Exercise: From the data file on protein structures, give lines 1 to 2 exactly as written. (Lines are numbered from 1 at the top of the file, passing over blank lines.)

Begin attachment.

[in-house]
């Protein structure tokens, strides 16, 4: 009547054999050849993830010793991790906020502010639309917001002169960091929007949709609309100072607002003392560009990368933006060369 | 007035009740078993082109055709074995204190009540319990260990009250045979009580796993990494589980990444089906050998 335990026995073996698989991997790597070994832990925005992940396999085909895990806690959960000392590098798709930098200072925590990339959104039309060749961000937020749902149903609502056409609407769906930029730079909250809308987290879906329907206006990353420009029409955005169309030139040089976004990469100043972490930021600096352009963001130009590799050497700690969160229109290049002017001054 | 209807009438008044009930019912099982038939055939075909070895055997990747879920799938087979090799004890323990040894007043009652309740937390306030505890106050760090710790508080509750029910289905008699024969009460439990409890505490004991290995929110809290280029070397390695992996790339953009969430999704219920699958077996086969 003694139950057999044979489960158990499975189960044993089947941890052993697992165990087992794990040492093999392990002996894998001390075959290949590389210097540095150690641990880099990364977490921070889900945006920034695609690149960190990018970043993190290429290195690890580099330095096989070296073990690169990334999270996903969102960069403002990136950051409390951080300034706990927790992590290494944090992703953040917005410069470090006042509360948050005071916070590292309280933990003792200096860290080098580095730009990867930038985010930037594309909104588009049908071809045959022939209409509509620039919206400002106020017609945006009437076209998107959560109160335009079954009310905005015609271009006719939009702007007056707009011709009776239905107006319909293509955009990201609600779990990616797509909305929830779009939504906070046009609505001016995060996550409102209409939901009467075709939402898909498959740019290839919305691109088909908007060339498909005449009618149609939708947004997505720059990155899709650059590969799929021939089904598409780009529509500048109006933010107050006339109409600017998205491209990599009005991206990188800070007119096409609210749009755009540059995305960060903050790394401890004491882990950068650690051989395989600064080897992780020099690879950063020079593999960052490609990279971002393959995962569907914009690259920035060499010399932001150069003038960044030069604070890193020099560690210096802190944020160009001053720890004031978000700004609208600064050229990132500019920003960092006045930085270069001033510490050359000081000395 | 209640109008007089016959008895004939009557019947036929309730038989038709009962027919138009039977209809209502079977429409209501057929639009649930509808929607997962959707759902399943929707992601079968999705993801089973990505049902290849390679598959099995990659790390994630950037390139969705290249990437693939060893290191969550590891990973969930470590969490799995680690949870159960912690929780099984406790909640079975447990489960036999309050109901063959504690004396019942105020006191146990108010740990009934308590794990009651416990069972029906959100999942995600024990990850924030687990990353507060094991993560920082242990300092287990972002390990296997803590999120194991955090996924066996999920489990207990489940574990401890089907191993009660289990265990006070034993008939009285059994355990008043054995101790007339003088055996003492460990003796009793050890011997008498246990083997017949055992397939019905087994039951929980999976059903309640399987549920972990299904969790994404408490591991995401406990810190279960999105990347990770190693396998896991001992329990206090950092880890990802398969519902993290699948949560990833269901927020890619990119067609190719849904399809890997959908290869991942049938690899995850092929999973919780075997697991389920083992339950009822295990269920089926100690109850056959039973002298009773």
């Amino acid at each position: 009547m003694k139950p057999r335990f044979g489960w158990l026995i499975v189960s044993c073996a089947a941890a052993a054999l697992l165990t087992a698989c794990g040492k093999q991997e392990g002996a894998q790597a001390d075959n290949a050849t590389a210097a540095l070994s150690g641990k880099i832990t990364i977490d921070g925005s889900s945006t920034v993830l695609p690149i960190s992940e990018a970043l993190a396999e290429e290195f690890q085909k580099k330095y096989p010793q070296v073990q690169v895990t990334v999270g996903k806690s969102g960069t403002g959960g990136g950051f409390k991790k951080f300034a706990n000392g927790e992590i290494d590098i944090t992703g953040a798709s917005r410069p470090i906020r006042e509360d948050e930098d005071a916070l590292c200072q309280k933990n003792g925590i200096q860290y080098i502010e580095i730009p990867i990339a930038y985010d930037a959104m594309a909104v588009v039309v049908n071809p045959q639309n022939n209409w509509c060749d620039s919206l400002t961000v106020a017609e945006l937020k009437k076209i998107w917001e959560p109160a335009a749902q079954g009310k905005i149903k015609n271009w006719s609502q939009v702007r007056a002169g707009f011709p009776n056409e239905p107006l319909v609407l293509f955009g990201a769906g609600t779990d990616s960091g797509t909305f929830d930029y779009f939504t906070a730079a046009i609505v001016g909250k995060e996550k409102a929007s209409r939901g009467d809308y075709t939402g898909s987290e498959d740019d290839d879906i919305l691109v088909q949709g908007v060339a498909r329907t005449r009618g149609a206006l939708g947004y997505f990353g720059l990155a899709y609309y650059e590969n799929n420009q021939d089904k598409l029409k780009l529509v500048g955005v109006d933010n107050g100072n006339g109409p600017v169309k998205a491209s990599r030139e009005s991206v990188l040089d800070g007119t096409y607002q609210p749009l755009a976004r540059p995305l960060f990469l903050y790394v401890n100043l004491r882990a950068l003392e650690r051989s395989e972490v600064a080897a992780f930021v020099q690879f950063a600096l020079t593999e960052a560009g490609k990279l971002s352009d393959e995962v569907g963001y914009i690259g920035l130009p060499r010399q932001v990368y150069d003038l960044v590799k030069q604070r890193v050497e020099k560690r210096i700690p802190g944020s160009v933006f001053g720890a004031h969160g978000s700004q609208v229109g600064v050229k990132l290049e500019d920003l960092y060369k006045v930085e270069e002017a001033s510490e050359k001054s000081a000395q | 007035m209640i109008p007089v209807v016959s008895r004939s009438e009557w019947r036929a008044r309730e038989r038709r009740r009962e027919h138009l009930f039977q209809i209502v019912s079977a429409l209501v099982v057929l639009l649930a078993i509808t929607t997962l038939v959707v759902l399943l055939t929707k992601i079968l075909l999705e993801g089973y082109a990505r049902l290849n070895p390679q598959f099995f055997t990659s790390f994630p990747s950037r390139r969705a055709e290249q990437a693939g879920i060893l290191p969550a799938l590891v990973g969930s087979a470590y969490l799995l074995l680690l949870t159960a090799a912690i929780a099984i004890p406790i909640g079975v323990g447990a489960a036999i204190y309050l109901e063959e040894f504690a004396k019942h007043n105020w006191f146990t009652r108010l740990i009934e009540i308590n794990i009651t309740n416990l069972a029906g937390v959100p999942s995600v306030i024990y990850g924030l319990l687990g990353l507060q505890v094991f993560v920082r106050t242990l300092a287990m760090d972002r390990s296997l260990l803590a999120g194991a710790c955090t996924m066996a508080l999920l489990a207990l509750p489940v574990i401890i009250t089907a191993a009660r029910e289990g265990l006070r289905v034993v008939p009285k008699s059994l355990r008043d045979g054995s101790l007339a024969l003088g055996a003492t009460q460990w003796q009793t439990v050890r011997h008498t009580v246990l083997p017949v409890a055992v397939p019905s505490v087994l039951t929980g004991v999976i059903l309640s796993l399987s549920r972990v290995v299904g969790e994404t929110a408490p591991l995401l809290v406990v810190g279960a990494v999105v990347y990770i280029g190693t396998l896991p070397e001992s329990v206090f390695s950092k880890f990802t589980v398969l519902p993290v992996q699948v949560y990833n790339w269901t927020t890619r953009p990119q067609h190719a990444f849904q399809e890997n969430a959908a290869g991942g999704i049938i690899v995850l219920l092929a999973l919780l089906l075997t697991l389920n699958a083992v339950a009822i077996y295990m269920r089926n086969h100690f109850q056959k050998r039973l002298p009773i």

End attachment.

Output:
[in-house]
């Protein structure tokens, strides 16, 4: 009547054999050849993830010793991790906020502010639309917001002169960091929007949709609309100072607002003392560009990368933006060369 | 007035009740078993082109055709074995204190009540319990260990009250045979009580796993990494589980990444089906050998 335990026995073996698989991997790597070994832990925005992940396999085909895990806690959960000392590098798709930098200072925590990339959104039309060749961000937020749902149903609502056409609407769906930029730079909250809308987290879906329907206006990353420009029409955005169309030139040089976004990469100043972490930021600096352009963001130009590799050497700690969160229109290049002017001054 | 209807009438008044009930019912099982038939055939075909070895055997990747879920799938087979090799004890323990040894007043009652309740937390306030505890106050760090710790508080509750029910289905008699024969009460439990409890505490004991290995929110809290280029070397390695992996790339953009969430999704219920699958077996086969 003694139950057999044979489960158990499975189960044993089947941890052993697992165990087992794990040492093999392990002996894998001390075959290949590389210097540095150690641990880099990364977490921070889900945006920034695609690149960190990018970043993190290429290195690890580099330095096989070296073990690169990334999270996903969102960069403002990136950051409390951080300034706990927790992590290494944090992703953040917005410069470090006042509360948050005071916070590292309280933990003792200096860290080098580095730009990867930038985010930037594309909104588009049908071809045959022939209409509509620039919206400002106020017609945006009437076209998107959560109160335009079954009310905005015609271009006719939009702007007056707009011709009776239905107006319909293509955009990201609600779990990616797509909305929830779009939504906070046009609505001016995060996550409102209409939901009467075709939402898909498959740019290839919305691109088909908007060339498909005449009618149609939708947004997505720059990155899709650059590969799929021939089904598409780009529509500048109006933010107050006339109409600017998205491209990599009005991206990188800070007119096409609210749009755009540059995305960060903050790394401890004491882990950068650690051989395989600064080897992780020099690879950063020079593999960052490609990279971002393959995962569907914009690259920035060499010399932001150069003038960044030069604070890193020099560690210096802190944020160009001053720890004031978000700004609208600064050229990132500019920003960092006045930085270069001033510490050359000081000395 | 209640109008007089016959008895004939009557019947036929309730038989038709009962027919138009039977209809209502079977429409209501057929639009649930509808929607997962959707759902399943929707992601079968999705993801089973990505049902290849390679598959099995990659790390994630950037390139969705290249990437693939060893290191969550590891990973969930470590969490799995680690949870159960912690929780099984406790909640079975447990489960036999309050109901063959504690004396019942105020006191146990108010740990009934308590794990009651416990069972029906959100999942995600024990990850924030687990990353507060094991993560920082242990300092287990972002390990296997803590999120194991955090996924066996999920489990207990489940574990401890089907191993009660289990265990006070034993008939009285059994355990008043054995101790007339003088055996003492460990003796009793050890011997008498246990083997017949055992397939019905087994039951929980999976059903309640399987549920972990299904969790994404408490591991995401406990810190279960999105990347990770190693396998896991001992329990206090950092880890990802398969519902993290699948949560990833269901927020890619990119067609190719849904399809890997959908290869991942049938690899995850092929999973919780075997697991389920083992339950009822295990269920089926100690109850056959039973002298009773």